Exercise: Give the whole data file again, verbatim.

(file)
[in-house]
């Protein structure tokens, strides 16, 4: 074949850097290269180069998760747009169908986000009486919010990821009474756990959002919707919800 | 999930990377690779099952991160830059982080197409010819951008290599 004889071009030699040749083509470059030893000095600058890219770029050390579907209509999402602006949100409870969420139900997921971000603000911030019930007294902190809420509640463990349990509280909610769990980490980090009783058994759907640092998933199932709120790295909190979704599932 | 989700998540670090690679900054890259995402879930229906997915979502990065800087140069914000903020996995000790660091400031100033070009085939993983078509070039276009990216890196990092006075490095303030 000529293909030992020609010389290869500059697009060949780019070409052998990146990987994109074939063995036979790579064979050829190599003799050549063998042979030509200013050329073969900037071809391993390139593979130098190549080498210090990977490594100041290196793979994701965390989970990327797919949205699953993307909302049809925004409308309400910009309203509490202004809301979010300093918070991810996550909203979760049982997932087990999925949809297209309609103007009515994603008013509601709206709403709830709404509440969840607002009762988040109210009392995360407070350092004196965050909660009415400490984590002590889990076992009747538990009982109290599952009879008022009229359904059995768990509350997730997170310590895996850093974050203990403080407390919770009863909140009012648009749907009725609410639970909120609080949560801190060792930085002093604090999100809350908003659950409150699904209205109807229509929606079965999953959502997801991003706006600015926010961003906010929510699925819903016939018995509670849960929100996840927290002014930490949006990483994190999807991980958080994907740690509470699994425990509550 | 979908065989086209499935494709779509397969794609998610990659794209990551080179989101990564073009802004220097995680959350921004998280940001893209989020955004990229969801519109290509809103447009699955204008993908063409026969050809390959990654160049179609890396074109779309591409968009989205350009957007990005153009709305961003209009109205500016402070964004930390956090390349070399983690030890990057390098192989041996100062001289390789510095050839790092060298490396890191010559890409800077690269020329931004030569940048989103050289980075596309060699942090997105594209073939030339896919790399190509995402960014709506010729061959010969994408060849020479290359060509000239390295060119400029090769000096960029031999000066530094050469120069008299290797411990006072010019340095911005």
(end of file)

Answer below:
[in-house]
């Protein structure tokens, strides 16, 4: 074949850097290269180069998760747009169908986000009486919010990821009474756990959002919707919800 | 999930990377690779099952991160830059982080197409010819951008290599 004889071009030699040749083509470059030893000095600058890219770029050390579907209509999402602006949100409870969420139900997921971000603000911030019930007294902190809420509640463990349990509280909610769990980490980090009783058994759907640092998933199932709120790295909190979704599932 | 989700998540670090690679900054890259995402879930229906997915979502990065800087140069914000903020996995000790660091400031100033070009085939993983078509070039276009990216890196990092006075490095303030 000529293909030992020609010389290869500059697009060949780019070409052998990146990987994109074939063995036979790579064979050829190599003799050549063998042979030509200013050329073969900037071809391993390139593979130098190549080498210090990977490594100041290196793979994701965390989970990327797919949205699953993307909302049809925004409308309400910009309203509490202004809301979010300093918070991810996550909203979760049982997932087990999925949809297209309609103007009515994603008013509601709206709403709830709404509440969840607002009762988040109210009392995360407070350092004196965050909660009415400490984590002590889990076992009747538990009982109290599952009879008022009229359904059995768990509350997730997170310590895996850093974050203990403080407390919770009863909140009012648009749907009725609410639970909120609080949560801190060792930085002093604090999100809350908003659950409150699904209205109807229509929606079965999953959502997801991003706006600015926010961003906010929510699925819903016939018995509670849960929100996840927290002014930490949006990483994190999807991980958080994907740690509470699994425990509550 | 979908065989086209499935494709779509397969794609998610990659794209990551080179989101990564073009802004220097995680959350921004998280940001893209989020955004990229969801519109290509809103447009699955204008993908063409026969050809390959990654160049179609890396074109779309591409968009989205350009957007990005153009709305961003209009109205500016402070964004930390956090390349070399983690030890990057390098192989041996100062001289390789510095050839790092060298490396890191010559890409800077690269020329931004030569940048989103050289980075596309060699942090997105594209073939030339896919790399190509995402960014709506010729061959010969994408060849020479290359060509000239390295060119400029090769000096960029031999000066530094050469120069008299290797411990006072010019340095911005």